The winds bend around the hills in strange ways, Mike says.  A "fluky" wind means we have to tack and gybe to catch fluctuating air currents.

In the lee of Quail Island, there's a sheltered patch where we are temporarily becalmed before gybing again and heading towards Purau Bay. The Coastguard boat is also heading to Purau to practise "man overboard" drills. The crew stop for a brief chat. Mike's boat turns heads in the harbour and he is well-known in the sailing community.

We hug the coastline on the way out towards the harbour entrance. Mike points out "mortgage mountain", the top-end subdivision in Diamond Harbour, and some notable homes. We sail close by Ripapa Island, where Count Felix von Luckner, a German naval officer known as the Sea Devil, was imprisoned during World War 1.

The conversation turns to some of Mike's own nautical escapades and encounters with youths while sailing on the Spirit of Adventure. Mike is well qualified to throw a lifeline to troubled youths. Some of Mike's own experiences as a bolshie teenager got him expelled from school in New Plymouth and led to his life at sea.

Tacking back and across the harbour, we trawl for wind. It's deceptively busy on this stretch of water, with racing A-class keelers and trailer sailors. Mike has let one of the men take the helm, while he adjusts the sails and brews a cup of tea.

Between Windy Point and Purau Bay is the windiest part of the harbour,  Mike says, and on cue the boat surges forward.

We spot a juvenile black-backed gull and a white-fronted tern. Our helmsman spots a dolphin, but it's gone just as quickly, in a flash of silver. Mike has a brass bell fixed to the boat that he uses, at times, to summon dolphins.

There is something wild and romantic about being on the water, even in tame conditions. As well as full-day ($500) and half-day ($250) cruises for up to six people, Mike offers evening cruises for couples during summer months.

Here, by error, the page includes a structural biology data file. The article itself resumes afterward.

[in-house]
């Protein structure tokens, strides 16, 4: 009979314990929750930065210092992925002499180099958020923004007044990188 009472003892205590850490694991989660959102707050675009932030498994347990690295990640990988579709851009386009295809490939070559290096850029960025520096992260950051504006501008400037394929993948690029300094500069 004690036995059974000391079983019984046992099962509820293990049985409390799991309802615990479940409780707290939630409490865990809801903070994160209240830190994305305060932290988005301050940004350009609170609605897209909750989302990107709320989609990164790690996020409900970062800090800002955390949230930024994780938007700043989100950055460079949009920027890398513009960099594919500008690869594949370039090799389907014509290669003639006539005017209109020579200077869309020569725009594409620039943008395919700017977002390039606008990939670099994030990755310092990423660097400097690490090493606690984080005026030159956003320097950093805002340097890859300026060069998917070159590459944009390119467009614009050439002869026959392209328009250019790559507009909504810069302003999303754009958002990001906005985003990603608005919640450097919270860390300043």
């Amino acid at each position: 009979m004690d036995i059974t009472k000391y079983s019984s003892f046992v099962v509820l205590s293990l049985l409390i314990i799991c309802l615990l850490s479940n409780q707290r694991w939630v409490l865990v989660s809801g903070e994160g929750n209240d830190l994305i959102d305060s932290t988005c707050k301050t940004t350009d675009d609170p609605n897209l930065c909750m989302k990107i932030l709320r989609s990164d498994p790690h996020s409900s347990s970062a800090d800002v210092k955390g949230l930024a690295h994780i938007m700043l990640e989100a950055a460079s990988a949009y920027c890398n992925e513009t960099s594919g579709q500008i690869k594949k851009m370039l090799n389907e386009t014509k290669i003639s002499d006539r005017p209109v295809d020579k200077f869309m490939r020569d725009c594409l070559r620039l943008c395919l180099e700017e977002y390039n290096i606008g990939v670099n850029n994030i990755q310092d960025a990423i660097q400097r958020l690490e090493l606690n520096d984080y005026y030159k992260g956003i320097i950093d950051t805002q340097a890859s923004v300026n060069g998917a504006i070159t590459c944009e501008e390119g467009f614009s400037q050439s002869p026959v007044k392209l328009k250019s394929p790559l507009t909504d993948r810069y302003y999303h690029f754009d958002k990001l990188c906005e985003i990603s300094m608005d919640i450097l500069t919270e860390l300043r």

A client, intending to propose to his partner, once asked if Mike could make himself scarce. "I said, 'I don't think so; I have to sail the boat'."

On another sailing, a couple were married on the boat at Diamond Harbour. It was an intimate ceremony with just the couple, their marriage celebrant and Mike, who acted as a witness. The wedding party stayed close to the wharf during the ceremony, so any public objections to the union could be heard.

Heading back to Lyttelton, we take in the views of the coal piles, the container ships and of the beautiful historic town wrapped around the port. This was days before February 22's catastrophic earthquake changed Lyttelton forever.

Now, looking back, it feels as if we set sail in a different era and we are glad we took the cruise while Lyttelton was still standing. However, in the wake of the devastation, there is an even greater need to run away to sea for peace and solace. 

Mike Rossouw is running charters from 10am to 2pm during autumn/winter, until full services resume in late October. Trips leave from Dampier Bay on the western side of Lyttelton Harbour, best accessed through the Lyttelton tunnel. For more information, go to